In Industrial Heritage, It's the "People" Who Play the Central Role: How World Heritage Inscription Casts a Fresh Light on Hometown Splendors

Owner at Tōge Chaya

Ms. Shizuko Ogasawara
Ms. Shizuko Ogasawara

“You won’t know unless you try.”

Ms. Ogasawara: Of course it’s only in hindsight that I can say that it was a good experience. In the course of dealing with the nitty-gritty aspects of business in the Women’s Association, I was involved in a variety of conflicts. I didn’t have any formal education and I was pretty naïve in the ways of the world, so I instinctively shied away from the idea that I could do anything significant. At the time, the director of the promotion center said to me, “You won’t gain any confidence by not doing anything, but since we’re calling on you because we believe you’re capable, I want you to suck it up and get to work. You won’t know unless you try, right?” I’ll never forget that. At the time, despite that pep talk, I still felt myself to be at a loss, to the point where I pleaded with people not to let the director know I was there when I visited the promotion center. It was only when I saw that the product that we had made ourselves prove to be a major hit that for the first time I felt that “even a housewife can succeed if she tries!” They say that people who tell you the brutal truth are like the gods, but it’s the truth, you know. Eventually, the idea of managing a restaurant came up at the Women’s Association, and some folks advised me at the time that if I were going to open a restaurant then it would be a good idea for me to get certified as a cook. I guess I wasn’t very confident about that idea, but then I remembered the director saying that “You won’t know unless you try,” and so I enrolled in classes at a cooking school in Kamaishi. My sons would say to me that “there’s no way a sixty-year old is going to pass the national examination,” but I figured I had nothing to lose, so I gave it a shot and passed on my first attempt. My family was astonished, as well, but I think that I might have surprised myself most of all.

Tōge karē, born out of connections with people

Ms. Ogasawara: The eatery we were running at the Women’s Association served light meals such as udon, soba, and ramen noodles made with locally harvested wild vegetables. As the association’s membership grew older, however, it became more difficult to keep the eatery running since the fact was that most of the younger people had left for the city. I thought that if that’s the way things were, then I’d like to start up a restaurant that my husband I could run ourselves, which is when I conceived of the idea of “Tōge Chaya.” When you get right down to it, I had worked hard to get my qualifications as a cook, and I wasn’t at a point in my life where I was ready to stop using them. However, when the Great East Japan Earthquake struck in March 2011, we all suddenly had other things to worry about. I was contacted by the proprietress of the Hōraikan Inn, who was connected with me through our Local Cuisine Study Group. She had been wondering about whether there might be something we could do for the folks affected by the disaster. She said that she had set up a temporary diner at the Hōraikan, but she wanted to give her staff a break and was wondering if I could lend a hand. So I said I could help out with some light cooking, and decided to put together a menu of curry and rice and okame soba (i.e., a dish made with buckwheat noodles in a soup with slices of boiled fish paste, shiitake mushrooms, greens, and seaweed, etc.) I’d go up there once a week and serve food at the temporary diner. These days my work at the temporary diner is finished, but there was one day that a fellow from the city office came to eat there. He ordered a plate of curry and complimented me on how delicious it was. He recommended that if I ever opened my own shop, I should make curry the feature dish. When I replied that I didn’t really feel confident enough at that point in time, he suggested to introduce me to a professional I could study with. The person he introduced me to is now the president of a nationally famous Japanese curry company. Even then, I went back to my bad habit and shied away from the idea, but I was inspired again by the idea that “you won’t know unless you try” and decided to take him up on his offer. Even so, it was tougher than I expected. I was told to bring in some of my own curry, which I did, and after the first bite he said, “What’s up with this curry?” He said my curry was fine for home cooking, but couldn’t be used for business. When I asked him what was wrong with it, he said that it had too many potatoes. He pointed out to me that some people dislike potatoes, so I should be aiming to make a curry that everyone would like. I felt kind of dejected at that, but then he asked me whether I was truly motivated. When I answered that I really was game, he said to me, “All right then, I’ll hook you up with one of my young people,” and held out his hand to me. That’s why my tōge curry, which is the product of the training I got at that company, is more than just any curry. It’s a specialty that was born out of connections with people who cared. And that curry creates new connections with people who come to see the Hashino Iron Mine. Could there be anything more wonderful?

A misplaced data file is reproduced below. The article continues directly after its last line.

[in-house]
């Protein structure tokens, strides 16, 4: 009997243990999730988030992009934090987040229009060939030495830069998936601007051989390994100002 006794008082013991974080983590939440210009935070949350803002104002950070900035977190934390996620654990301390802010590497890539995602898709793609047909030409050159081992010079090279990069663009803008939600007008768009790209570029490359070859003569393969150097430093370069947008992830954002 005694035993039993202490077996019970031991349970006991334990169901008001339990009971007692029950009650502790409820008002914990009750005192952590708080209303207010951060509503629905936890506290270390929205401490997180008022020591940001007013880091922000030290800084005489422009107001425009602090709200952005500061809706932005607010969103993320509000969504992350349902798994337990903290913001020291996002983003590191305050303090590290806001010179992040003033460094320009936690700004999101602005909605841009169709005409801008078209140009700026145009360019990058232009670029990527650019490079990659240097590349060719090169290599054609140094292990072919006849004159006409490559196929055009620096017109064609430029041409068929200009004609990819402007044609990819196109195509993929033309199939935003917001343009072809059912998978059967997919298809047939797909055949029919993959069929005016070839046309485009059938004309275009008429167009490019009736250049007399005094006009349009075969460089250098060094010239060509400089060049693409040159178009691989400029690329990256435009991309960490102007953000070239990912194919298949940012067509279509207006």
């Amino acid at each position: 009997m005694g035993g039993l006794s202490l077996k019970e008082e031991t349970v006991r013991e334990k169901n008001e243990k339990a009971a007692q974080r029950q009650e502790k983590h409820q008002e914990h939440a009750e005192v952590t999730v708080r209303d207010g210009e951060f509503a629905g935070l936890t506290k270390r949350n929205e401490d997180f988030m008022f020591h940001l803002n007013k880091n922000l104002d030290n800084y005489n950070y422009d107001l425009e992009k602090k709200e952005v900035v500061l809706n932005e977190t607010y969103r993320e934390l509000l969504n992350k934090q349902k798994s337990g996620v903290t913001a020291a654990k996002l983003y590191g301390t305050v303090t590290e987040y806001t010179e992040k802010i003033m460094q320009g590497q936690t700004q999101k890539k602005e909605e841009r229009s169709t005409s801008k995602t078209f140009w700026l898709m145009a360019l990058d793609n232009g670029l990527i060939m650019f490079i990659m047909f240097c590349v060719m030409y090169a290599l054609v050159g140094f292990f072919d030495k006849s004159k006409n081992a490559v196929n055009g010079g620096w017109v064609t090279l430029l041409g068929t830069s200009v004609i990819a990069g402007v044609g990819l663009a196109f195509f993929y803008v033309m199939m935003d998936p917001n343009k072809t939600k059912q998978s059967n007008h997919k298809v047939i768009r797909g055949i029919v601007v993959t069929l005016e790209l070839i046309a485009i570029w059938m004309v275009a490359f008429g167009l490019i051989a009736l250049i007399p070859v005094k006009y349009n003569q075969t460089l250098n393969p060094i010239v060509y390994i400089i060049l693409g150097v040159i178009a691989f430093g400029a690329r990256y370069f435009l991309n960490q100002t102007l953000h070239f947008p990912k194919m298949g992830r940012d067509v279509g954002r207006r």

(Photos) American high school students from NY who visited for an on-site learning - they made thin wheat noodles and dumpling for lunch / they had curry set with edible wild plants for dinner

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